At 22, Mike Palmerino was the picture of good health. He was an avid hiker and runner, who enjoyed working out.
But in the spring and summer of 2011, his health rapidly deteriorated as Palmerino lost control of his muscles. He began slurring his words and choking on his food.
After a ten-hour shift in the security department at St. Mary’s Hospital in Amsterdam, Palmerino would come home sounding as if he was drunk. “My words were extremely slurred, to the point where you couldn’t understand what I was saying,” says Palmerino, now 23, who lives in Amsterdam, N.Y. “I couldn’t smile. I couldn’t sip out of a straw. And I lost 20 lbs because I couldn’t swallow.”
One day, while hiking with friends near Sacandaga Lake, his legs buckled, and Palmerino couldn’t walk. “I fell over, and I had to use my friends as crutches,” he says.
Doctors were baffled. One suspected he had Lyme disease. Another suspected amyotrophic lateral sclerosis. Still another wondered if he had multiple sclerosis. Eventually Palmerino was diagnosed with myasthenia gravis, an autoimmune disease that causes muscle weakness. He came to Albany Medical Center, where he sought the care of Dr. Rose Domingo, who specializes in neuromuscular diseases.
Because the disease is more common in middle-aged women and older men, it wasn’t easy to catch. “I didn’t fit the mold at all,” Palmerino says. “It was pretty scary.”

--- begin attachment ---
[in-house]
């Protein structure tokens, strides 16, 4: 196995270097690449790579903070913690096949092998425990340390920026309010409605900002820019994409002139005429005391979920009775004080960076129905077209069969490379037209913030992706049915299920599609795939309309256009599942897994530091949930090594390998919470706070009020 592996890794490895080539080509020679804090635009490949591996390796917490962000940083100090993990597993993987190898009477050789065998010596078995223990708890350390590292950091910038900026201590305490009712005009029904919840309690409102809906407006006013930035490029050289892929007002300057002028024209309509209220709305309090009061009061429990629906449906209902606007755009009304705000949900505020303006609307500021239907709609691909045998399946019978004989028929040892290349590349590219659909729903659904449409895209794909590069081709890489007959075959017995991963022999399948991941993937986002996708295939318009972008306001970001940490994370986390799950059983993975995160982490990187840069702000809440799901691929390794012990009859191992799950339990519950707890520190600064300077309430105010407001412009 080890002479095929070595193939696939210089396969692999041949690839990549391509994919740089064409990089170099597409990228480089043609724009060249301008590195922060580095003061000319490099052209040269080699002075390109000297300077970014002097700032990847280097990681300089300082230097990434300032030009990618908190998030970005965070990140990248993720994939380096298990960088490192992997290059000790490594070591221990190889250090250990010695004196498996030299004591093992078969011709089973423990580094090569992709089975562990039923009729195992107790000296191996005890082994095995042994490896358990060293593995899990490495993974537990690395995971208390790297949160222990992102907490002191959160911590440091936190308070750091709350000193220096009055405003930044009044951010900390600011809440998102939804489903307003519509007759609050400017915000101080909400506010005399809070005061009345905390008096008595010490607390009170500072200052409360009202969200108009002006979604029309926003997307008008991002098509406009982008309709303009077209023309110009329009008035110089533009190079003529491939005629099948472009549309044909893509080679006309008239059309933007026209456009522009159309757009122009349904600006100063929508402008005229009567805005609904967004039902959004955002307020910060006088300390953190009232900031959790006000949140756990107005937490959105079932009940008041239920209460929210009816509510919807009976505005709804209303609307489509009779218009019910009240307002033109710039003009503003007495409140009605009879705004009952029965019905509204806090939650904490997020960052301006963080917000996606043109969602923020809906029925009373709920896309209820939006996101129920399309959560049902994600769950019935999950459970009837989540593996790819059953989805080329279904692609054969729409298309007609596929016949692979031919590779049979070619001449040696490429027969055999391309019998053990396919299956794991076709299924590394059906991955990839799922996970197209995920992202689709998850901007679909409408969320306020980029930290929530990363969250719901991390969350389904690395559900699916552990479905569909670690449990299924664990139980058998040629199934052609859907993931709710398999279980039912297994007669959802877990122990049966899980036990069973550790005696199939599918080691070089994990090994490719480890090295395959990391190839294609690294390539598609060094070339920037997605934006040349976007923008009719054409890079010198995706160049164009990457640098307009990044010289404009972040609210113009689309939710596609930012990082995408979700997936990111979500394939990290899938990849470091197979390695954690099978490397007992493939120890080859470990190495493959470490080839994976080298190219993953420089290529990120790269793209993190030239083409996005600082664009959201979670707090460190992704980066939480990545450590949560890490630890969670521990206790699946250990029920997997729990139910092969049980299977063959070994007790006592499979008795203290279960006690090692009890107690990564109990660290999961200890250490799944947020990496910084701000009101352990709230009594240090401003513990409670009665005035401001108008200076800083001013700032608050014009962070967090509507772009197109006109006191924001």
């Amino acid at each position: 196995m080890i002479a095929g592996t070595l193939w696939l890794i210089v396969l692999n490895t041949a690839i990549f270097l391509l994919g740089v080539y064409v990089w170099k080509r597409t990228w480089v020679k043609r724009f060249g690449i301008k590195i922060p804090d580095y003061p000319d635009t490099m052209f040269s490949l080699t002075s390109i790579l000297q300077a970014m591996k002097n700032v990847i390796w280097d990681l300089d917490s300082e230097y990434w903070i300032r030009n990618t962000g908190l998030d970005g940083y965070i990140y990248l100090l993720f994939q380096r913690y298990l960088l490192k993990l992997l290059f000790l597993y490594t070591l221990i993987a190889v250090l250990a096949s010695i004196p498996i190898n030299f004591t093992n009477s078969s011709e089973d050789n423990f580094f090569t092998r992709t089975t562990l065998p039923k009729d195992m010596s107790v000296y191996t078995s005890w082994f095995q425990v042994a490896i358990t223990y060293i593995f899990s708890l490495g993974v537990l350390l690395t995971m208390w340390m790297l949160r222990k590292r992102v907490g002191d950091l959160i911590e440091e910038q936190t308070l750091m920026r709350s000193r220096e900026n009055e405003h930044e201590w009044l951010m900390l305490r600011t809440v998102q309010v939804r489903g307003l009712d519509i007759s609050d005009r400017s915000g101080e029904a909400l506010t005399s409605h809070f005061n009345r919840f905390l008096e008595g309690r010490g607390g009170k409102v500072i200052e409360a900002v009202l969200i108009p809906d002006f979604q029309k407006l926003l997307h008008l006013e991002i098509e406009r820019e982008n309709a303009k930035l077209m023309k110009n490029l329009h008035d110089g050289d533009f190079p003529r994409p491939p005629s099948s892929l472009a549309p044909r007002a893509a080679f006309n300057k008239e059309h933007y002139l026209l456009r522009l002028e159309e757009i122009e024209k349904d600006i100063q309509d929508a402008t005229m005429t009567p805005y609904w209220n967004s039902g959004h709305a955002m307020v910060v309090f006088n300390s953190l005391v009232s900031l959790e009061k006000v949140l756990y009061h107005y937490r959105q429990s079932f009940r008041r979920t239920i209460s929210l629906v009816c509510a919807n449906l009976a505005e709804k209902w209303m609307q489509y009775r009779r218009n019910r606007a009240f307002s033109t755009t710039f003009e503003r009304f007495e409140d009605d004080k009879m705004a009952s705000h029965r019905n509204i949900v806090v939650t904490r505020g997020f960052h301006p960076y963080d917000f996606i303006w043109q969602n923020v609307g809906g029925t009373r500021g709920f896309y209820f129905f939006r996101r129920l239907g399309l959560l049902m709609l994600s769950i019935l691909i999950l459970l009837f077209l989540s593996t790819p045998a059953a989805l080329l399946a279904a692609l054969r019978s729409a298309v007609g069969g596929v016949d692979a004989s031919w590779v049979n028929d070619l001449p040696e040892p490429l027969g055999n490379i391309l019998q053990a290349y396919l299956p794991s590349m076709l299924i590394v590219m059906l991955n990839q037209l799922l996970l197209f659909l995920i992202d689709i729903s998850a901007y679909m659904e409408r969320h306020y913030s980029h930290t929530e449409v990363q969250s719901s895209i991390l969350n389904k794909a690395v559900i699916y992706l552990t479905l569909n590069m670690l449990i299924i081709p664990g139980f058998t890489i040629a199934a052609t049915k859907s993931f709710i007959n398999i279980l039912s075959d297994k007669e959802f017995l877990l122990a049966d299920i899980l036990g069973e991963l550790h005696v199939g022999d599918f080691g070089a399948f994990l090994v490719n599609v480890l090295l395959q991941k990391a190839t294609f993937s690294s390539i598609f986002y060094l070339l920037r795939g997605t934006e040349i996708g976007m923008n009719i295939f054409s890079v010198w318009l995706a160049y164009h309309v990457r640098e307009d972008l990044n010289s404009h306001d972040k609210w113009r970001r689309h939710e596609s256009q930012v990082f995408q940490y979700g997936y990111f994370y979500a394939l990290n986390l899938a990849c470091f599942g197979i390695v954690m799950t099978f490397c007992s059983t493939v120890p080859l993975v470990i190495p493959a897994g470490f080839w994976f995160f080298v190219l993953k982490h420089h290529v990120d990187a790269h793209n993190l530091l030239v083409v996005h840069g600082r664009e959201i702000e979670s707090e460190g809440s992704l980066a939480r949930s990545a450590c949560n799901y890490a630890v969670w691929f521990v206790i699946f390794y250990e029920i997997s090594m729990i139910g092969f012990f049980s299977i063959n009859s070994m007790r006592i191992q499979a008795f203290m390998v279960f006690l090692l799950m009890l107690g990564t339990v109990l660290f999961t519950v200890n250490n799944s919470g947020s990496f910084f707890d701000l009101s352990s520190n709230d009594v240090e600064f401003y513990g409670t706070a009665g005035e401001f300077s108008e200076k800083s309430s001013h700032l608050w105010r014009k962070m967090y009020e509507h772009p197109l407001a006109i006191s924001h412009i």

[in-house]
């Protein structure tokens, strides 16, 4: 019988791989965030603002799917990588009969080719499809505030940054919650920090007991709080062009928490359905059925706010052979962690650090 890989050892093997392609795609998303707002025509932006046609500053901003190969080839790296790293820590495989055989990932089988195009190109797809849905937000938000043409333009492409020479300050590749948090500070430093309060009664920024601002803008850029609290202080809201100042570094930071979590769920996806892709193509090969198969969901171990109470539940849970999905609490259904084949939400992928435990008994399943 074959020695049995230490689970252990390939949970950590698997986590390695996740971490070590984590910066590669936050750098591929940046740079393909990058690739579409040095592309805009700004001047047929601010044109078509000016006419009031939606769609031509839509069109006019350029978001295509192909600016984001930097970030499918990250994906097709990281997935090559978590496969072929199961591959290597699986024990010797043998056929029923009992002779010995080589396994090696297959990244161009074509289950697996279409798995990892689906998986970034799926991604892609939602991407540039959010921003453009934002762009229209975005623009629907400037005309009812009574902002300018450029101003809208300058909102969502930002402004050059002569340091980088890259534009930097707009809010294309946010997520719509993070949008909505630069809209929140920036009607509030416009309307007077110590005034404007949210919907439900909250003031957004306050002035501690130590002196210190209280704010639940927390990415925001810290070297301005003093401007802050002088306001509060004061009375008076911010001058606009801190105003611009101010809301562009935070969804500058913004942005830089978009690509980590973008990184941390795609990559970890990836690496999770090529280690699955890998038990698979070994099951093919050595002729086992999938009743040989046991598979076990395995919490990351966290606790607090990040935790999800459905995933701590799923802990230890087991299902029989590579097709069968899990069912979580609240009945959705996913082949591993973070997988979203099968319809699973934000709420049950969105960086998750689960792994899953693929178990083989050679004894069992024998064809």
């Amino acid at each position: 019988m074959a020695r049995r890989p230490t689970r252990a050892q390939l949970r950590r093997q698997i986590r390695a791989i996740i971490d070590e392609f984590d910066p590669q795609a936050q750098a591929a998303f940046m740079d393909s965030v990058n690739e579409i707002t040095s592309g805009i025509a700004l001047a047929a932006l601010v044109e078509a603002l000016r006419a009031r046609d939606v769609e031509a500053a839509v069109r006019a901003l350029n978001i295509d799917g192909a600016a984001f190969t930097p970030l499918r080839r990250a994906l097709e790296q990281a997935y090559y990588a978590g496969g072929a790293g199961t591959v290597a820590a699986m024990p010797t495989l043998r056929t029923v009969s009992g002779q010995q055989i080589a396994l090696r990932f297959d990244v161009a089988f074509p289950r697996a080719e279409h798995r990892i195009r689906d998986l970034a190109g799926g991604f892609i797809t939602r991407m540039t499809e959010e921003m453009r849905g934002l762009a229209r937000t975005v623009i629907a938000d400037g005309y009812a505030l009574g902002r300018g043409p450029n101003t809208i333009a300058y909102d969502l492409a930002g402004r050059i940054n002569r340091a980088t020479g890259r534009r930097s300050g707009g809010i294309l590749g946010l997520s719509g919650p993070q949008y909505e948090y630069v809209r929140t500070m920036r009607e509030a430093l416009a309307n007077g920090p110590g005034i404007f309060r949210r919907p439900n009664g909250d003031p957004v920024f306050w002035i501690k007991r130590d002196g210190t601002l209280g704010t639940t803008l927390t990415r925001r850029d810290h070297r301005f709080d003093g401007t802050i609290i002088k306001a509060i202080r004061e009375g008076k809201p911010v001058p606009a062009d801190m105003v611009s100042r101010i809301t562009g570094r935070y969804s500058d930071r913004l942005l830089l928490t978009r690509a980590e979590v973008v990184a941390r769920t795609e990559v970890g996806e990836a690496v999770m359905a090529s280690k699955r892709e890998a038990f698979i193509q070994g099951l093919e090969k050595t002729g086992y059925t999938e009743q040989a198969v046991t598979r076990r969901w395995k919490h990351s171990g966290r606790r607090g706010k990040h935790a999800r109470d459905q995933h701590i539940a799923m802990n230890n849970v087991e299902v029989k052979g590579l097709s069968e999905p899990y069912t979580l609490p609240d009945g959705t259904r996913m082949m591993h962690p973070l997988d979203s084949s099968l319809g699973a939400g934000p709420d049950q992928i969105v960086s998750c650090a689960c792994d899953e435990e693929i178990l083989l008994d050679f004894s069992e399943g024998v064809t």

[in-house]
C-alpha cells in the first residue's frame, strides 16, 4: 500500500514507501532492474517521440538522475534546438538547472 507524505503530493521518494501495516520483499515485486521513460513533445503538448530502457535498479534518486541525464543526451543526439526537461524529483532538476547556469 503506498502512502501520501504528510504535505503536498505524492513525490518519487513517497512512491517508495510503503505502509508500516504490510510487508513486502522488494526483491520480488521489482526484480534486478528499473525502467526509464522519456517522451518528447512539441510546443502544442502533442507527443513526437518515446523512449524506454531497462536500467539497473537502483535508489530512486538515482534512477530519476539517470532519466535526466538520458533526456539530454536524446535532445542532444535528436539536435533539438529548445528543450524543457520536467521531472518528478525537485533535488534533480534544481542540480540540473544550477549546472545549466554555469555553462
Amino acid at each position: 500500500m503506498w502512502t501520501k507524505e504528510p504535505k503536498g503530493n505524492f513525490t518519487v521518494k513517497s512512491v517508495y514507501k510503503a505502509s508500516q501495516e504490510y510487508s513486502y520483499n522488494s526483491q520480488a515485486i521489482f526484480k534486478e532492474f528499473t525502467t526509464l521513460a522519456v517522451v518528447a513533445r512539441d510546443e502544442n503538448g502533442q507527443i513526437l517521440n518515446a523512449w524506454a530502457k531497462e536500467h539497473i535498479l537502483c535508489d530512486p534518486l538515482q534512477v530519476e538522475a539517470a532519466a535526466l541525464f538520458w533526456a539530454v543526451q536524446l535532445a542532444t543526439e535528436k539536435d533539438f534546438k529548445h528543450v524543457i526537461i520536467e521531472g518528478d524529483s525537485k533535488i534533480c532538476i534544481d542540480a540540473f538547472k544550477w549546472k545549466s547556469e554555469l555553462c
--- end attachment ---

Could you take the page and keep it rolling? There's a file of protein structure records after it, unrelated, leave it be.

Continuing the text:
Once he was diagnosed, Palmerino was put on heavy doses of prednisone, a steroid. He also underwent plasmapharesis, a procedure that cleans his blood of abnormal antibodies. In November 2011, Dr. Thomas Fabian, Albany Med’s chief of thoracic surgery, performed minimally invasive surgery to remove Palmerino’s thymus gland, an organ involved in the immune system early in life that is abnormal in people with myasthenia gravis.
Since that day, Palmerino has been healthy. He went back to exercising and began training to become a police officer for the Amsterdam Police Department, where he was working as a clerk. He graduated from the Police Academy in January 2013. “Knock on wood, I’ve been completely off medication and haven’t had a symptom since the surgery,” he says.